Republican Gov. John Kasich on Tuesday vetoed a bill that would have banned abortion after six weeks of pregnancy—and at the same time signed a bill that will ban abortion care at 20 weeks. Both measures have been deemed unconstitutional by the courts.
Both bills were passed by Ohio’s Republican-controlled state legislature during the lame duck legislative session.
Kasich said in a statement that he thought the ban 20-week ban was more constitutionally prudent than the six-week ban, even though 20-week bans have been found unconstitutional by the courts. Similar Republican-backed laws in Arizona, Georgia, and Idaho have been struck down.
“I agree with the Ohio Right to Life and other leading, pro-life advocates that SB 127 is the best, most legally sound and sustainable approach to protecting the sanctity of human life,” Kasich said.
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SB 127, the 20-week abortion care ban, includes no exception for rape or incest and only gives pregnant people immunity when they are at risk of death or permanent organ damage.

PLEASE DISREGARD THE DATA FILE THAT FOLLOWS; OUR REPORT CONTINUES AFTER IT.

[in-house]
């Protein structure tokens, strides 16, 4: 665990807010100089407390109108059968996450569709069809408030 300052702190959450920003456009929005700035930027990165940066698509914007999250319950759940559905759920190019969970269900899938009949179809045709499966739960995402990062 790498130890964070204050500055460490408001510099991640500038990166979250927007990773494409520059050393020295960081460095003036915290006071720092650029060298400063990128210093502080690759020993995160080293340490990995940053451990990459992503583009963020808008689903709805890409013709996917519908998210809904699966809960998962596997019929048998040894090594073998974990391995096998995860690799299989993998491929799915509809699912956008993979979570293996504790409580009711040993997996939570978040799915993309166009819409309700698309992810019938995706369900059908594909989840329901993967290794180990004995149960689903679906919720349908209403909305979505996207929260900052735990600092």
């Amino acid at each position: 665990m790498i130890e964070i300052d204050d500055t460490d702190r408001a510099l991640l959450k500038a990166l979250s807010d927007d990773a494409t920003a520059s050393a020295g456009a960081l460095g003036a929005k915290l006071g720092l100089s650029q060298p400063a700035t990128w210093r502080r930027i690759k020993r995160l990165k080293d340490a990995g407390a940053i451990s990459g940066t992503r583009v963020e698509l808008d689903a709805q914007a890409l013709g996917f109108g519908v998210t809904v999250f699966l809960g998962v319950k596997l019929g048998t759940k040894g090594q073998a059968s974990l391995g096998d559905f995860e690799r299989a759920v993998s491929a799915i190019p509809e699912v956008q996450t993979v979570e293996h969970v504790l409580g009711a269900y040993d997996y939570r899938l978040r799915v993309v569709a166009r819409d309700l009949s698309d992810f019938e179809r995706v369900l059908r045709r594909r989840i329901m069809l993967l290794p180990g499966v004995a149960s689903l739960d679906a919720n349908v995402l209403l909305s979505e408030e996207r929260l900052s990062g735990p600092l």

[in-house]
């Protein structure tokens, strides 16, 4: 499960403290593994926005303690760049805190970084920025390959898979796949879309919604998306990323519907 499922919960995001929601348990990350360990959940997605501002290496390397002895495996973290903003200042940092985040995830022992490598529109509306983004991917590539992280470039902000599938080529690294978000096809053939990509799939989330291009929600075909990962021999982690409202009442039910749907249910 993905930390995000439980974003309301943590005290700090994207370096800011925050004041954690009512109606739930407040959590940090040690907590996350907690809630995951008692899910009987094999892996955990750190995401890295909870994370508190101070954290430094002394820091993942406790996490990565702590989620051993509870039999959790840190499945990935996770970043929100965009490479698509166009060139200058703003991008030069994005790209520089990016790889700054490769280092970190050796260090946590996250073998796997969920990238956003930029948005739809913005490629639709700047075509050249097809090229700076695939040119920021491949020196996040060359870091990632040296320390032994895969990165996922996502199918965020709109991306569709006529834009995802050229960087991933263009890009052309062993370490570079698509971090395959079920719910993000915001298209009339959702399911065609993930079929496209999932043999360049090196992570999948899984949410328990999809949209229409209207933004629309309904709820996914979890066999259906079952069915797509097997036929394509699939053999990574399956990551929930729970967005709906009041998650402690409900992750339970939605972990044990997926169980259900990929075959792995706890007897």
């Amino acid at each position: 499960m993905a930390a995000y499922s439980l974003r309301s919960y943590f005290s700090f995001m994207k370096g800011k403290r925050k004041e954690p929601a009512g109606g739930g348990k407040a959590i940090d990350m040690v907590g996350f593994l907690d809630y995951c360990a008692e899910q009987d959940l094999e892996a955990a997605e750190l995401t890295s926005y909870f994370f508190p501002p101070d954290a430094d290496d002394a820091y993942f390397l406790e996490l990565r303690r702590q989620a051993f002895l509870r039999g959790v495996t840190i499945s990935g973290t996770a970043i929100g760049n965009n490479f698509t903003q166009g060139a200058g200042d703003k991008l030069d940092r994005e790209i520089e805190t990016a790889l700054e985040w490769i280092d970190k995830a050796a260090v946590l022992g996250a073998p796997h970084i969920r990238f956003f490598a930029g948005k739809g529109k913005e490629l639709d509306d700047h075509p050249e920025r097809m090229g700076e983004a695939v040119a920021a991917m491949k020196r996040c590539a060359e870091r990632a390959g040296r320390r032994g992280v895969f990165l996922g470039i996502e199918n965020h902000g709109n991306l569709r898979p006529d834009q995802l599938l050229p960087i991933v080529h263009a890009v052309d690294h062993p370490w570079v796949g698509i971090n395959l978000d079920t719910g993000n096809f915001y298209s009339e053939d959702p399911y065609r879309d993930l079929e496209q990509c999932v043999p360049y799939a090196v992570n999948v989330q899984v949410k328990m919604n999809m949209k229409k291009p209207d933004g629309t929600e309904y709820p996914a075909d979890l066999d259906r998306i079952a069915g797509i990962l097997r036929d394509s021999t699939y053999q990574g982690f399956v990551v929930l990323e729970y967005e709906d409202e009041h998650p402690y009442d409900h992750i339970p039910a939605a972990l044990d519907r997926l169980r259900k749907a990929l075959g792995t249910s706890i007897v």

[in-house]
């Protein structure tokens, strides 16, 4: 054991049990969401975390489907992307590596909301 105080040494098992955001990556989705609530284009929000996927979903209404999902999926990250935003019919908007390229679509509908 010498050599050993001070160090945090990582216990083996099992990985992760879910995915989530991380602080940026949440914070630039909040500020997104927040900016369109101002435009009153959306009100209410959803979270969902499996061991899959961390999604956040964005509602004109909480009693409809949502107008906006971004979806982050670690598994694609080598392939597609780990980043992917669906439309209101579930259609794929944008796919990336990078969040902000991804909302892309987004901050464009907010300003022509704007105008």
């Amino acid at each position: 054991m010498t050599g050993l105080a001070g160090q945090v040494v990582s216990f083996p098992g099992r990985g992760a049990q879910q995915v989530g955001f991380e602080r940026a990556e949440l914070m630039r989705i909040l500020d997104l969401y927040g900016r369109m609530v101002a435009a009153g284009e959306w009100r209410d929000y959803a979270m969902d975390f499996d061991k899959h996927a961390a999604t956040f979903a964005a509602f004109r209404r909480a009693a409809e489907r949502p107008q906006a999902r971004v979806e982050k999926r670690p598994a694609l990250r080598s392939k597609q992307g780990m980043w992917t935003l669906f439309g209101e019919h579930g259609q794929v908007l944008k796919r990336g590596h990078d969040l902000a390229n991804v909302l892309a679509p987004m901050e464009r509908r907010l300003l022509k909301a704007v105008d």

The bill establishes a litigation fund to be used by the attorney general to pay for any expenses incurred in defending the anti-choice law.
HB 493, the six-week ban that Kasich vetoed, would have made abortion effectively illegal. If signed, the bill would have prohibited abortion care as early as six weeks of pregnancy, before many people even know they’re pregnant.
Kellie Copeland, executive director of NARAL Pro-Choice Ohio, said in a statement that Kasich was “treating women’s health care like a game” by vetoing the total abortion ban but signing the “equally dangerous” 20-week ban.
“He thinks that by vetoing one abortion ban Ohioans will not notice that he has signed another,” Copeland said. “The 20-week abortion ban callously disregards the unique circumstances that surround a woman’s pregnancy.”
Ohio Right to Life praised Kasich’s decision in a press release.
“Given the current make-up of the United States Supreme Court, Governor Kasich got it right by embracing the strategic incremental approach to ending abortion,” said Mike Gonidakis, president of Ohio Right to Life.
Copeland pointed to the disproportionate effect the anti-choice measure will have on people of color and those with low incomes if it takes effect in Ohio.
“Kasich’s actions today will fall hardest on low-income women, women of color, and young women,” Copeland said. “History will not judge Gov. Kasich’s disregard for women’s health kindly.”